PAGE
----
Pollinator Decline Puts World’s Food Supply at Risk

United Nations Issues Warning

Bees, Birds, Butterflies Under Siege

pollinators in garden group

Written by SurfWriter Girls Sunny Magdaug and Patti Kishel

A recent report from the United Nations warns that pollinator species worldwide – the bees, butterflies, birds and bats that pollinate plants – are in danger of extinction. At risk are 40% of the bees and butterflies and 16% of birds and bats.

blue butterfly

bee-on-yellow flower


This decline in pollinators of all kinds is critical to our food supply since 75% of food crops are at least partially dependent on pollination.

vineyard orange and yellow-

“Pollinators are important contributors to world food production and nutritional security,” said Dr. Vera Lucia Imperatriz-Fonseca, who co-chaired the study. The health of the pollinators “is directly linked to our own well-being.”

saving pollinators poster

There are many reasons – both man-made and natural – that pollinators are declining: habitat loss due to farming and urban development, pesticide usage, parasites, disease, and global warming.

danger pesticides


The increasing trend of agribusinesses to plant giant areas of farmland devoted to single crops is eliminating the grasslands and wildflowers that the pollinators seek. The pollinators need the wildflowers, which, in turn, need the pollinators to reproduce.


bees in comb


SurfWriter Girls Sunny Magdaug and Patti Kishel learned that more than 20,000 species of wild bees help to pollinate plants.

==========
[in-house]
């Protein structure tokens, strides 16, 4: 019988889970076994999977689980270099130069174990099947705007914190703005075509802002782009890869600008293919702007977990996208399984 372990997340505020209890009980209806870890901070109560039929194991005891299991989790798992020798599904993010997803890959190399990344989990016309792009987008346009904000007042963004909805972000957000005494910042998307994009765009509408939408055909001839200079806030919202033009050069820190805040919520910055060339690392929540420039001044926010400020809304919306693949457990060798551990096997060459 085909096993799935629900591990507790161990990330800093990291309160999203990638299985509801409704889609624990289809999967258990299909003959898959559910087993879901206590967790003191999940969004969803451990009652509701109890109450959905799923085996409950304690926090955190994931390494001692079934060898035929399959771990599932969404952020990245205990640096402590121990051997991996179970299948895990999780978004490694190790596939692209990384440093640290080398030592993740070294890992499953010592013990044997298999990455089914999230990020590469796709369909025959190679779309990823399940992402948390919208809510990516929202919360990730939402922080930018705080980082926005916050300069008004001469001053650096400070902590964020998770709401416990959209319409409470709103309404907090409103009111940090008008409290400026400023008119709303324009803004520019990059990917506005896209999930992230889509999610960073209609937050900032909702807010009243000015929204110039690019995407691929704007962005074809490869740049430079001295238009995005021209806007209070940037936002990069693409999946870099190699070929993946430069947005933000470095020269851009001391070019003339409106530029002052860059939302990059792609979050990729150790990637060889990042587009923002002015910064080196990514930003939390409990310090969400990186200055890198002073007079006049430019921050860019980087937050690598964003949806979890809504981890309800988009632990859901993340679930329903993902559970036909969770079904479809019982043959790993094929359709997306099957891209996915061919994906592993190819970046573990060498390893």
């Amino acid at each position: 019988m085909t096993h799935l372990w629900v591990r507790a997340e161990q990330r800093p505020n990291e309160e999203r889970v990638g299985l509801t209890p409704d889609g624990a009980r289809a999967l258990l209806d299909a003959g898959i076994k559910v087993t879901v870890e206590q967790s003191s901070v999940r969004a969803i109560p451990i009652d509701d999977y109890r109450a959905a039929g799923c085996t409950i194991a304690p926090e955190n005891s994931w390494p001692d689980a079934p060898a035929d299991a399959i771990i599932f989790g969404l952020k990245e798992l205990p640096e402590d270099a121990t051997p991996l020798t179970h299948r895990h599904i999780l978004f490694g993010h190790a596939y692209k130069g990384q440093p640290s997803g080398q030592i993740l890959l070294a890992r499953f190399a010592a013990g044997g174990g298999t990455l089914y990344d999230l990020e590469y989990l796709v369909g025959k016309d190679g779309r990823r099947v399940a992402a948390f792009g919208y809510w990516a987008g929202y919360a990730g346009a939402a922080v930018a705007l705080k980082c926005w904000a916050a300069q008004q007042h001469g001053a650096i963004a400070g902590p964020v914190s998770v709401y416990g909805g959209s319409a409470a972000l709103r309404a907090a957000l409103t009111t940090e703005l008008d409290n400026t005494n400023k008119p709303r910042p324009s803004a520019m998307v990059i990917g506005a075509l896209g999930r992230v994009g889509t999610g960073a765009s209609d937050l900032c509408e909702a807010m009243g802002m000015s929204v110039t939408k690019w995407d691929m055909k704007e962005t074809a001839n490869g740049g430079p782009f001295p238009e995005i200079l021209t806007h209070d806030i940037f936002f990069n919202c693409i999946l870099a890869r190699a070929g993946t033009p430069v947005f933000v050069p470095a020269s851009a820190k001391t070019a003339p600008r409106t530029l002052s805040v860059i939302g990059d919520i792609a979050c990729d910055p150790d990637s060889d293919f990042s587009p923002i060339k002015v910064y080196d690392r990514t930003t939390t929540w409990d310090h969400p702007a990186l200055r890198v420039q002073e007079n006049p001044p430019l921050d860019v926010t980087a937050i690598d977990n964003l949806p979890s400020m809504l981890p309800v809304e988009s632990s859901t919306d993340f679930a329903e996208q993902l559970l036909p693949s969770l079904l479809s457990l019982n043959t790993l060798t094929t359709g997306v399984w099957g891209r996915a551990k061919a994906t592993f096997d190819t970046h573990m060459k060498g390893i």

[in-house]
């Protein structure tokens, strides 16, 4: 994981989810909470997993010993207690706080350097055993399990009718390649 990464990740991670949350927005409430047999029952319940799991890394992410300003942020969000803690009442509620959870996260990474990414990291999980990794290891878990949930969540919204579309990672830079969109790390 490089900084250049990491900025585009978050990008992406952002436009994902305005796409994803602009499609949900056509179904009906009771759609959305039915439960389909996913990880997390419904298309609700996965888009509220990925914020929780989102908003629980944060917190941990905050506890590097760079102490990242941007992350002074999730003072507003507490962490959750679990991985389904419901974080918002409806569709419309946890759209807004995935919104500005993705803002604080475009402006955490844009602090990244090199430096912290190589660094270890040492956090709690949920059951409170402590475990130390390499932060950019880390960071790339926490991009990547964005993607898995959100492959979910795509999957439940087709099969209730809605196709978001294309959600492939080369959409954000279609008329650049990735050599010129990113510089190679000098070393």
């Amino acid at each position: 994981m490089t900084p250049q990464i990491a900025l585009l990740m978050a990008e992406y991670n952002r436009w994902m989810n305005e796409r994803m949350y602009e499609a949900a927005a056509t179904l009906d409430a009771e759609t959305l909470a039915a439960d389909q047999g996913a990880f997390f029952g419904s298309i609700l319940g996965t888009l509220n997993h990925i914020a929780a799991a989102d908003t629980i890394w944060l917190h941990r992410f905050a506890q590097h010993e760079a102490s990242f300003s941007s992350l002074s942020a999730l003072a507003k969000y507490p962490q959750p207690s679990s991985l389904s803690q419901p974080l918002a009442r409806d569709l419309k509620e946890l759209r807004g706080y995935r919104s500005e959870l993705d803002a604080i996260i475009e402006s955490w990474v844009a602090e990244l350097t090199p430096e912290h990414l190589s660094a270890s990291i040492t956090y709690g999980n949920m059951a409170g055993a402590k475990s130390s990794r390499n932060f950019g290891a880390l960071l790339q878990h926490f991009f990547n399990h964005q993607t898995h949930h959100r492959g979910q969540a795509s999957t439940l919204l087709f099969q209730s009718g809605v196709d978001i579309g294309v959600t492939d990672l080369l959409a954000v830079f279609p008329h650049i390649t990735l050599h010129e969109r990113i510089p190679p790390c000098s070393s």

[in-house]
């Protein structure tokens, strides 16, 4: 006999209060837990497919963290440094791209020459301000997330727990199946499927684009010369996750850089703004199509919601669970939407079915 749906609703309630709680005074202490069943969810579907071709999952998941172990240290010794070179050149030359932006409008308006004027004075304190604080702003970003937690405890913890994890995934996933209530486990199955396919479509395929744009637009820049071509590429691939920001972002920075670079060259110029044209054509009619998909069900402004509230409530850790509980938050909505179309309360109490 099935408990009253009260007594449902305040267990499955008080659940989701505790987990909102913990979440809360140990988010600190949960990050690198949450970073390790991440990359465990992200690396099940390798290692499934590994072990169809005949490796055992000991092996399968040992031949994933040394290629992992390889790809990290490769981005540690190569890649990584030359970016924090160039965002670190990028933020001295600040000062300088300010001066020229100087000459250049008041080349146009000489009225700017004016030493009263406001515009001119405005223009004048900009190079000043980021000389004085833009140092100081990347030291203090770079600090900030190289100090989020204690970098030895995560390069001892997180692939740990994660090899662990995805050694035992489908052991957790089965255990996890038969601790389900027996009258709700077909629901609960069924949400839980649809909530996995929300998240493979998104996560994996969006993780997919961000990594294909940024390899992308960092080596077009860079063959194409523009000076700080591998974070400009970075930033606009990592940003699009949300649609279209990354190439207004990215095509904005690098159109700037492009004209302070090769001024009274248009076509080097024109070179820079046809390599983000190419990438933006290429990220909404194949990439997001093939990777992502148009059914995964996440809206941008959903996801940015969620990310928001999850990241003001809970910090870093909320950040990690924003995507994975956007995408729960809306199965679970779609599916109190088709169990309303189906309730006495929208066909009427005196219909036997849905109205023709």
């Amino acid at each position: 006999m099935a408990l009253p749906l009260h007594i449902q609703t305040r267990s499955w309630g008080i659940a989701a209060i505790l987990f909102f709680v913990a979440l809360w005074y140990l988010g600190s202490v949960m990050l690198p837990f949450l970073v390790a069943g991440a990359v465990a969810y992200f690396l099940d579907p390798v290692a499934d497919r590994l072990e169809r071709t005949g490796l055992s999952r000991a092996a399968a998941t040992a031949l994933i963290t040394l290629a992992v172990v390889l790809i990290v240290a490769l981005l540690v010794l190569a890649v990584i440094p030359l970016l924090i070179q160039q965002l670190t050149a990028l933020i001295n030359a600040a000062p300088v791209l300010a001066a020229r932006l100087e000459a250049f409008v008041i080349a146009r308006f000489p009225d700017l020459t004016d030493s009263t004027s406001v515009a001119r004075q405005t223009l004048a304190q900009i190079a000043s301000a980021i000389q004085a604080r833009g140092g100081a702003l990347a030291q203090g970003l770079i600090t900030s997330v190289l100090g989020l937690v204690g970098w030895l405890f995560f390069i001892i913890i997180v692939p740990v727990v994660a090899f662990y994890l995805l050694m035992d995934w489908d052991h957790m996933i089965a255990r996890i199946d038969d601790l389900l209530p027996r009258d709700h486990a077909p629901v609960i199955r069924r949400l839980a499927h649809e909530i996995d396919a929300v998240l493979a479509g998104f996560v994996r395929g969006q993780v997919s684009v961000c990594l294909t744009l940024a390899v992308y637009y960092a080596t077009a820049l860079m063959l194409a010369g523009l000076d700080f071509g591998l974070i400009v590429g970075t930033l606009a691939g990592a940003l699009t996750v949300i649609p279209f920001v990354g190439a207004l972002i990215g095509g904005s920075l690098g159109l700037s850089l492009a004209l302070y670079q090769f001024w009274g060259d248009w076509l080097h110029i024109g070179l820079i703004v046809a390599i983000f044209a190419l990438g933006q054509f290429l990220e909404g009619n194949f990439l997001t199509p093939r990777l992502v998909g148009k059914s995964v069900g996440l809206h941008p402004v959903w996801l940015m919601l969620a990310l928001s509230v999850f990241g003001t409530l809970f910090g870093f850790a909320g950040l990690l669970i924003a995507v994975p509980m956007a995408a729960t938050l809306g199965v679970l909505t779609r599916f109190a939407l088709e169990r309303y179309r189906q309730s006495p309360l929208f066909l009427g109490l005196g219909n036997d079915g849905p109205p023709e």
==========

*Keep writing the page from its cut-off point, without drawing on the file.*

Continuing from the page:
Plus, many species of butterflies, flies, moths, wasps, beetles, birds, bats and other animals do, as well.


bat with flower

bird pollinating


Crops that depend on these pollinators include fruit, vegetables, seeds, nuts and oils – many of which provide essential vitamins and minerals to our diets.



coffee and chocolate


Others, such as coffee and cocoa, not only provide welcome indulgences, but needed income to developing nations.

The report, which was the work of researchers from 124 countries, highlighted the interdependence between animals, plants and man. It also noted that a number of steps can be taken to bring back the pollinators.

united-nations-reportU.N. Pollinator Report – 2016

These steps include:

Planting patches of wild flowers in agricultural areas could attract pollinators to crop fields.

wildflowers with crops

Cutting back on pesticide use in favor of organic farming methods is another way to protect and attract pollinators.


Something as simple as planting flowers in our yards and putting out window boxes of flowers on ledges could make a difference, too.


pots on ledge

SurfWriter Girls are reminded of the classic folk song Where have all the flowers gone?

Where flowers gone

For the sake of the pollinators, the answer is more important than ever now.

pollinator week poster

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